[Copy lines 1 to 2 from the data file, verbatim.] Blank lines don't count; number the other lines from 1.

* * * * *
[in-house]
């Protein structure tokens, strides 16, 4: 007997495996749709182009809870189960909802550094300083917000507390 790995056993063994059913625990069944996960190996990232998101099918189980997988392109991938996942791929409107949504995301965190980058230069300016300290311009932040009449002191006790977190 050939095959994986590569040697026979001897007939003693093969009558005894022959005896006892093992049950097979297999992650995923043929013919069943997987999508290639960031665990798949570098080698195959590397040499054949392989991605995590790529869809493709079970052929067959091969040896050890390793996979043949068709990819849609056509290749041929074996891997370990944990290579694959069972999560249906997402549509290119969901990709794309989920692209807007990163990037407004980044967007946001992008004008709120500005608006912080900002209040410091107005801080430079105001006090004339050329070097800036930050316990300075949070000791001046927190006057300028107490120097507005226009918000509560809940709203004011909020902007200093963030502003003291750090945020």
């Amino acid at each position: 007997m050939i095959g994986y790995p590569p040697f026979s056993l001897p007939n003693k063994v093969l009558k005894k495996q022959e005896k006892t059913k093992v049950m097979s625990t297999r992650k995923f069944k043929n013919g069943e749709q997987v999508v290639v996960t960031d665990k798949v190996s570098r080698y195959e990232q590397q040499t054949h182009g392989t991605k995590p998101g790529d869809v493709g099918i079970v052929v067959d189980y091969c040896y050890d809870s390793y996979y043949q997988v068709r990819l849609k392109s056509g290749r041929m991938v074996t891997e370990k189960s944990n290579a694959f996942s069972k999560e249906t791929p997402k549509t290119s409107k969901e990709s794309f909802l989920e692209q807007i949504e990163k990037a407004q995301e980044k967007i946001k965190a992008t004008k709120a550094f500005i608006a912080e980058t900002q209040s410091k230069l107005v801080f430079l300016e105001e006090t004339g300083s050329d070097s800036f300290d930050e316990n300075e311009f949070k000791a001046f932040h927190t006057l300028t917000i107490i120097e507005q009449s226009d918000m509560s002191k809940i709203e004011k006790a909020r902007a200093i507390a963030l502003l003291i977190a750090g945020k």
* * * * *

[in-house]
């Protein structure tokens, strides 16, 4: 007997495996749709182009809870189960909802550094300083917000507390 790995056993063994059913625990069944996960190996990232998101099918189980997988392109991938996942791929409107949504995301965190980058230069300016300290311009932040009449002191006790977190 050939095959994986590569040697026979001897007939003693093969009558005894022959005896006892093992049950097979297999992650995923043929013919069943997987999508290639960031665990798949570098080698195959590397040499054949392989991605995590790529869809493709079970052929067959091969040896050890390793996979043949068709990819849609056509290749041929074996891997370990944990290579694959069972999560249906997402549509290119969901990709794309989920692209807007990163990037407004980044967007946001992008004008709120500005608006912080900002209040410091107005801080430079105001006090004339050329070097800036930050316990300075949070000791001046927190006057300028107490120097507005226009918000509560809940709203004011909020902007200093963030502003003291750090945020």